The Department of Education has confirmed that all hand sanitisers and biocidal products in schools are being reviewed, while the HSE has confirmed that one million units of the recalled ViraPro hand sanitiser were distributed across the health service.
As questions remain over the handling of the ViraPro hand sanitiser recall during the week, the Department of Education has confirmed that all biocidal sanitisation products available to schools through the procurement process are being reviewed in association with the Department of Agriculture.
“The Virapro products and all products from the supplier have all been removed from our multi-party supplier agreement,” a spokesperson for the Department of Eductaion added.
The move follows the recall of ViraPro late on Thursday night after it emerged that the hand sanitiser contained methanol instead of ethanol, which may cause dermatitis, irritation, and headaches through prolonged use.
The Department of Education said it knew that a range of hand sanitisers being used in schools had been recalled due to public health fears on Tuesday, two days before it alerted schools.
However, the department said it had only been alerted by phone, not formally, by the Department of Agriculture about issues with the sanitiser.
"The Education Procurement Service sought an update on Wednesday and it was indicated that formal notification would be provided as soon as possible," it said.
Separately the HSE has confirmed that it had received three million units of ViraPro products and distributed more than one million units across the health service.
The HSE has established a product recall team to establish how much ViraPro product needs to be removed and replaced and has also placed two million units of the recalled product into quarantine.
The health service said it acted immediately after being notified about the recall on Thursday.
“The HSE moved immediately to deal with this matter. Stocks held centrally had already been placed in quarantine.
"A Product Recall Notice issued on 23 Oct 2020 to the entire healthcare system through established protocols via the management line. This Product Recall Notice is cascaded from each of the national functions to local services,” a spokesperson for the HSE said.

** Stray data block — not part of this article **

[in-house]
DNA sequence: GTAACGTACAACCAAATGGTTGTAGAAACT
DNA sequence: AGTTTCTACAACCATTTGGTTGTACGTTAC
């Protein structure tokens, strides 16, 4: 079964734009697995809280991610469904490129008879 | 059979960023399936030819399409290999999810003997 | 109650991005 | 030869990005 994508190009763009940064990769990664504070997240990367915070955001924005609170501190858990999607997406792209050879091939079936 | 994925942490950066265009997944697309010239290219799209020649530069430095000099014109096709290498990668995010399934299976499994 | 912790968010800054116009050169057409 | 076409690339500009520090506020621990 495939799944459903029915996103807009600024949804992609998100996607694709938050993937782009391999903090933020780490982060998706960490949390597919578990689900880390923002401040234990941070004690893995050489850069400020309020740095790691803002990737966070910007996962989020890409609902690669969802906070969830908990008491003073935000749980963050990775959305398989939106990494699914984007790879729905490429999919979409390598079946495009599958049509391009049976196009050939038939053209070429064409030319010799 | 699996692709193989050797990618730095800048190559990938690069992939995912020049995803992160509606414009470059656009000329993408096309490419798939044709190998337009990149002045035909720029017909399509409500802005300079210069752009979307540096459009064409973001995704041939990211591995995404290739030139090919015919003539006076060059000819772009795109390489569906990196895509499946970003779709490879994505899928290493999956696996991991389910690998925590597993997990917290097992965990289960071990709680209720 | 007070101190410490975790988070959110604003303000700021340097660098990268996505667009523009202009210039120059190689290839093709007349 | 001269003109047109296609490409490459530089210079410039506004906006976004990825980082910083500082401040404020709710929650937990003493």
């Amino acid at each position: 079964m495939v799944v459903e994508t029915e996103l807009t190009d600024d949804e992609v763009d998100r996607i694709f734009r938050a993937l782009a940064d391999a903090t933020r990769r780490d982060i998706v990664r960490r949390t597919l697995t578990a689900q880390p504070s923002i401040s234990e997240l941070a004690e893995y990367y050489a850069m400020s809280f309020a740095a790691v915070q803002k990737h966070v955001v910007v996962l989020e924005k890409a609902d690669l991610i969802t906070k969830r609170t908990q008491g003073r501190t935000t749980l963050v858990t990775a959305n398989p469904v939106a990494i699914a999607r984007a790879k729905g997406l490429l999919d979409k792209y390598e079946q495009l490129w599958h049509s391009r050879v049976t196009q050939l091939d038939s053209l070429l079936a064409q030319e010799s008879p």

“In addition, a dedicated recall team has been established to co-ordinate the collection of product currently in the healthcare system,” they added.
Earlier, the HSE confirmed to thethat it entered into a purchase agreement with PFG Brand Attraction EU Ltd earlier this year for the supply of alcohol hand gel, hand disinfection gel, and hand sanitiser.
Freedom of Information documents seen by this newspaper detailing the HSE’s Covid-19 expenditure show that it paid PFG Brand Attraction EU Ltd €9,160,046 from February to April this year.
The HSE did not respond to queries put to it about how much of this spend relates to the recalled hand sanitiser.
On Friday Agriculture Minister Charlie McConalogue said preliminary tests carried out two weeks ago on the hand sanitiser showed that it did not meet compliance standards.
In the Dáil, Mr McConalogue said that preliminary tests had indicated, on October 8, that the sanitiser did not meet standards and it was then withdrawn by his department eight days later.
He said that he first learned of the issue on Thursday.
"Having reviewed the matter today, I'm very clear it would have been much more appropriate for my department to have followed up with a public notice and communications with other government departments immediately upon issuing the withdrawal notice to the company on October 16," said Mr McConalogue.
ViraPro was supplied to both the HSE and schools by Irish distributor PFG Brand Attraction EU Ltd, trading as Portfolio Group. The company’s website also says it delivered to the NHS in Northern Ireland.
The company also owns and trades as ViraPro, which is manufactured in Turkey. As well as sanitiser, the company also distributes masks, visors, and gloves.
The Department of Education said the supplier and all its products "were removed from the education sector procurement agreement on Thursday".
Late last night the Department of Agriculture issued a statement in which it said that during its investigation into sanitiser issue it emerged that a number of other sanitary products under the Virapro brand were not on the Department’s approved list for biocidal products.
"The company concerned has been advised to withdraw all of these products from the market.
"The Department is therefore advising, on a precautionary basis, that all sanitary products in the Virapro range should be returned to the supplier.
Members of the public are advised to stop using these products because they are not authorised for use," it said.
"All sanitary products containing biocides must have a clearly visible PCS or an IE/BPA or EU number on the label."